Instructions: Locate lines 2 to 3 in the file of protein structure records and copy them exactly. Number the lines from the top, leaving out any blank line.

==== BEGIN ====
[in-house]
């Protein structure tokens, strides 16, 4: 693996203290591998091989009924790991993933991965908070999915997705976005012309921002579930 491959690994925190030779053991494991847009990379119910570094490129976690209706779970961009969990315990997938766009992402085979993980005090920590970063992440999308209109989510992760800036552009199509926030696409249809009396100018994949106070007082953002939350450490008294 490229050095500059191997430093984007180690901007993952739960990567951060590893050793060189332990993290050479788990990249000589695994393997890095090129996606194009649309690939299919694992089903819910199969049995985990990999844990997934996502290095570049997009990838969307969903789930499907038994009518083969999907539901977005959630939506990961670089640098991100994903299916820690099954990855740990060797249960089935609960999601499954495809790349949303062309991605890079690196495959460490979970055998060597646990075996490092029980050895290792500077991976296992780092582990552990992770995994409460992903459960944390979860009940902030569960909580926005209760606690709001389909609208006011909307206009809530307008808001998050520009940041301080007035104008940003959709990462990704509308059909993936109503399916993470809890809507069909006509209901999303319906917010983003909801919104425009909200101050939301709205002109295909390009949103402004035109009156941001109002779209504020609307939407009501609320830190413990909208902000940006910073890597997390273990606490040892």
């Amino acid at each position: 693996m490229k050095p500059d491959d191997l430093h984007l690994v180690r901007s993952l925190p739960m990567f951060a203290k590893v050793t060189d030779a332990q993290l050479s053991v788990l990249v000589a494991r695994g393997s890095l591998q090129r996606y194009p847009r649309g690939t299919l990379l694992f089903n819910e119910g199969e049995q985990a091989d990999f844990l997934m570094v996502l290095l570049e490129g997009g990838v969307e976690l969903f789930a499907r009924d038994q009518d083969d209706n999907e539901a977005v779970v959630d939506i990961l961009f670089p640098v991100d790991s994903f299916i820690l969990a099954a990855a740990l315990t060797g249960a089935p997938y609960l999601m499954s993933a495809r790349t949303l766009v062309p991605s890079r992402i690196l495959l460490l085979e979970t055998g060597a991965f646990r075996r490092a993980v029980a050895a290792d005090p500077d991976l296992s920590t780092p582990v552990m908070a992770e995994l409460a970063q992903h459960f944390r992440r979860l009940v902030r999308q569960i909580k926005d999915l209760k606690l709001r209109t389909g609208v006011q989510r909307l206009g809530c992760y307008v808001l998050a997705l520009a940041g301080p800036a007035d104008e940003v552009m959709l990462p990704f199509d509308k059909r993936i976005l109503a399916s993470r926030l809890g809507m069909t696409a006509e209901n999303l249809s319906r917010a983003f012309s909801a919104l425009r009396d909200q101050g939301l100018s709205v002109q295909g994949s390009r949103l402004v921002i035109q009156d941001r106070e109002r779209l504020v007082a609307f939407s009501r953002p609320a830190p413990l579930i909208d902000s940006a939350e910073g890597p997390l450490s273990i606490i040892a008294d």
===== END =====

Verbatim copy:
């Protein structure tokens, strides 16, 4: 693996203290591998091989009924790991993933991965908070999915997705976005012309921002579930 491959690994925190030779053991494991847009990379119910570094490129976690209706779970961009969990315990997938766009992402085979993980005090920590970063992440999308209109989510992760800036552009199509926030696409249809009396100018994949106070007082953002939350450490008294 490229050095500059191997430093984007180690901007993952739960990567951060590893050793060189332990993290050479788990990249000589695994393997890095090129996606194009649309690939299919694992089903819910199969049995985990990999844990997934996502290095570049997009990838969307969903789930499907038994009518083969999907539901977005959630939506990961670089640098991100994903299916820690099954990855740990060797249960089935609960999601499954495809790349949303062309991605890079690196495959460490979970055998060597646990075996490092029980050895290792500077991976296992780092582990552990992770995994409460992903459960944390979860009940902030569960909580926005209760606690709001389909609208006011909307206009809530307008808001998050520009940041301080007035104008940003959709990462990704509308059909993936109503399916993470809890809507069909006509209901999303319906917010983003909801919104425009909200101050939301709205002109295909390009949103402004035109009156941001109002779209504020609307939407009501609320830190413990909208902000940006910073890597997390273990606490040892």
């Amino acid at each position: 693996m490229k050095p500059d491959d191997l430093h984007l690994v180690r901007s993952l925190p739960m990567f951060a203290k590893v050793t060189d030779a332990q993290l050479s053991v788990l990249v000589a494991r695994g393997s890095l591998q090129r996606y194009p847009r649309g690939t299919l990379l694992f089903n819910e119910g199969e049995q985990a091989d990999f844990l997934m570094v996502l290095l570049e490129g997009g990838v969307e976690l969903f789930a499907r009924d038994q009518d083969d209706n999907e539901a977005v779970v959630d939506i990961l961009f670089p640098v991100d790991s994903f299916i820690l969990a099954a990855a740990l315990t060797g249960a089935p997938y609960l999601m499954s993933a495809r790349t949303l766009v062309p991605s890079r992402i690196l495959l460490l085979e979970t055998g060597a991965f646990r075996r490092a993980v029980a050895a290792d005090p500077d991976l296992s920590t780092p582990v552990m908070a992770e995994l409460a970063q992903h459960f944390r992440r979860l009940v902030r999308q569960i909580k926005d999915l209760k606690l709001r209109t389909g609208v006011q989510r909307l206009g809530c992760y307008v808001l998050a997705l520009a940041g301080p800036a007035d104008e940003v552009m959709l990462p990704f199509d509308k059909r993936i976005l109503a399916s993470r926030l809890g809507m069909t696409a006509e209901n999303l249809s319906r917010a983003f012309s909801a919104l425009r009396d909200q101050g939301l100018s709205v002109q295909g994949s390009r949103l402004v921002i035109q009156d941001r106070e109002r779209l504020v007082a609307f939407s009501r953002p609320a830190p413990l579930i909208d902000s940006a939350e910073g890597p997390l450490s273990i606490i040892a008294d």